Comparing policies: The good, the bad and those with a very familiar ring

The pandemic and memories of Campbell Newman mean the LNP can’t play its natural game against a big government target, writes Robert MacDonald

Oct 06, 2020, updated Oct 07, 2020
The shadow of Campbell Newman will loom large over some LNP policies. (Photo: AAP Image/Lukas Coch)

The shadow of Campbell Newman will loom large over some LNP policies. (Photo: AAP Image/Lukas Coch)

If the LNP wins government on October 31 it probably won’t be because of its economic development policies.

Not that there’s anything particularly wrong with them.

It’s just that we’ve heard them before.

Just about anything that sounds like a good idea has either been tried before or already taken up by the ALP.

The LNP has declared its will “back Queensland and buy local” and “ensure government assistance and government contracts are provided to Queensland-based businesses.”

The Palaszczuk Government introduced something similar in August last year with an “enhanced”  Queensland Procurement Policy, which instructed its agencies to buy local where possible.

In July this year, it announced a target of 25 per cent of all government purchases to be from Queensland small- and medium-sized businesses, increasing to 30 per cent next year.

In other words, nil-all on the buy-local front.

The LNP has also promised to “speed up government payments to small business”, arguing that “it’s simply unacceptable that family-owned businesses are short-changed by the government.”

However, the Palaszczuk Government already has an on-time payment policy for government invoices, which says that registered small business suppliers will earn interest on any invoices not paid within 20 days.

So, another draw.

The LNP is also promising to ‘”fast track approvals to create jobs”, unlike “the Palaszczuk Government (which) will find any excuse to delay job-creating infrastructure and projects to appease Greens voters in Jackie Trad’s seat of South Brisbane”

Not so, the Labor Government would no doubt insist (at least since Trad lost the Deputy Premiership in May this year.)

It has issued dozens of media statements highlighting  “fast-tracked” activity of various sorts during its current term of office and just a week ago, announced it had approved the $1 billion Olive Downs coal mine in central Queensland.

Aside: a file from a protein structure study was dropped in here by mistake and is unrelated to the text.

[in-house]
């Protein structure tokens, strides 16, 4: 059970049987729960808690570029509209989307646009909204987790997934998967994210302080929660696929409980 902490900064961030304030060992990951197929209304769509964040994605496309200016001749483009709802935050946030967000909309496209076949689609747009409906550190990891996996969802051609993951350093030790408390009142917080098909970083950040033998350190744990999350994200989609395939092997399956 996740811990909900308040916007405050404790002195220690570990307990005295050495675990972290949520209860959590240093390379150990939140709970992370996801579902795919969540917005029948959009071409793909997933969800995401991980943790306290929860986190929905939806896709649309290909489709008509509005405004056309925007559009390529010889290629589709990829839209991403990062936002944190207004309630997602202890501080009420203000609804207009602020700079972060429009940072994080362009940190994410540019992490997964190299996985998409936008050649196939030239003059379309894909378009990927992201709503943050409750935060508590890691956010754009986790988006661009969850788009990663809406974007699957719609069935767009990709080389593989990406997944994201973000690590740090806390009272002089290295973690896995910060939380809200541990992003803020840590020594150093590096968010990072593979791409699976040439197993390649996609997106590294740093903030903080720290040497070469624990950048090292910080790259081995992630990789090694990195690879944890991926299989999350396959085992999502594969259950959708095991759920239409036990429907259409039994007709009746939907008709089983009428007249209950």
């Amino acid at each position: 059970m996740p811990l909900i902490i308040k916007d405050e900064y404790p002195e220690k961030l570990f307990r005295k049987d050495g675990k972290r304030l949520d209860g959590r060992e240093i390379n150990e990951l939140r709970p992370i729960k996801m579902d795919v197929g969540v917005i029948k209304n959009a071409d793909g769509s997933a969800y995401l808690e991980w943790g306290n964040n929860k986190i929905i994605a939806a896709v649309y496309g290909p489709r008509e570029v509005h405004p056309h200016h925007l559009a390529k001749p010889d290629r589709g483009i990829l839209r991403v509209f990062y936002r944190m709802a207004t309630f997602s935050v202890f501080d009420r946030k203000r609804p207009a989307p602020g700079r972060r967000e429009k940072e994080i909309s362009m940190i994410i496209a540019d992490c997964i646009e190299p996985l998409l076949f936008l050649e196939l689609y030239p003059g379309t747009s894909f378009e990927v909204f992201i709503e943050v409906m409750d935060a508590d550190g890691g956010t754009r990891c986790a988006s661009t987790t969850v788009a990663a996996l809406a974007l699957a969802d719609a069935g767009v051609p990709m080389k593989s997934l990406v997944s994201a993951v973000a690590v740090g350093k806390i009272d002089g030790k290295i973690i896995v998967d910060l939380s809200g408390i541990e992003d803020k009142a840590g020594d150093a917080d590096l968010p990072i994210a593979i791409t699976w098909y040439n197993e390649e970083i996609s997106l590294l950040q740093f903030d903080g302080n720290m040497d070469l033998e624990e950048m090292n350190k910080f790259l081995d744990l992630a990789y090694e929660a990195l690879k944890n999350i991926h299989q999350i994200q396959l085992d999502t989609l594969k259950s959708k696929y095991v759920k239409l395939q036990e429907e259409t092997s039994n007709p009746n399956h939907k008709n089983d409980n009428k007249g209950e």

Again, a draw unless the LNP can convince voters it has a more efficient way to approve big, almost inevitably controversial projects.

And yes it does, says the LNP, with perhaps its biggest pre-election policy idea – a  new Economic Recovery Agency, “to get Queensland working again.”

The agency would be headed by a second Coordinator-General and be in charge of a new LNP government’s  first-100 day action plan – a long list of big ideas, from delivering the new Bradfield scheme and establishing a new Queensland Dam Company to establishing an Industry Skills council to address trade skills shortages.

Creating new bureaucracies rarely seems the right answer to the question, “how do we get things going again?” but, at least it’s an idea the LNP has on its own.

And so, a narrow win on points perhaps.

The LNP has also offered that staple of all oppositions – a guarantee of no new taxes, an idea that sounds fine but one that could in fact be an own goal for the LNP.

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The Opposition has previously pledged to “stabilise the state’s debt” and on Sunday, Shadow Treasurer Tim Mander said an LNP government would also be aiming to get the State back into surplus within four years.

“It will be difficult to have expenditure below revenue but over the economic cycle, that’s our plan,” he told the ABC.

And how will they do it according to Mander?

“We are going to grow the economy as well and we will increase other taxes as well,” which sounds like the no new taxes promise broken pre-emptively.

But even if you, kindly, assume Mander was just trying to repeat the point he had made earlier in the interview – that he believed the take from existing taxes would rise because of increased economic activity – it still raises the question of how the LNP plans to balance the budget over four years.

Treasurer Cameron Dick says the pandemic has seen a $6.7 billion fall in state revenues and Adept Economics economist Gene Tunny has estimated state debt could keep blowing out, to up to $118 billion by 2023-24.

That gives the Labor government the easy line that the LNP must be planning huge cuts to government services and jobs.

The frustration for the LNP is that after nearly six years in office and a 15 per cent increase in public service numbers,  the Labor Government should be an easy target for an opposition normally philosophically opposed to big government.

Surely there must be fat and waste to highlight.

But the still-searing memory of Campbell Newman’s slash-and-burn administration and subsequent treatment by voters, combined with the pandemic-inspired acceptance of the need for government support in all sorts of areas, means pre-election promises of fiscal rectitude, value-for-money and a review of existing services, will barely get a look in.

And so, the LNP finds itself having to pull its punches and not play its natural game.

Instead it finds itself with a collection of promises that, individually, might win some voters here and there – its commitment to more dams for instance – but which offer little to inspire voters looking for a new economic direction.

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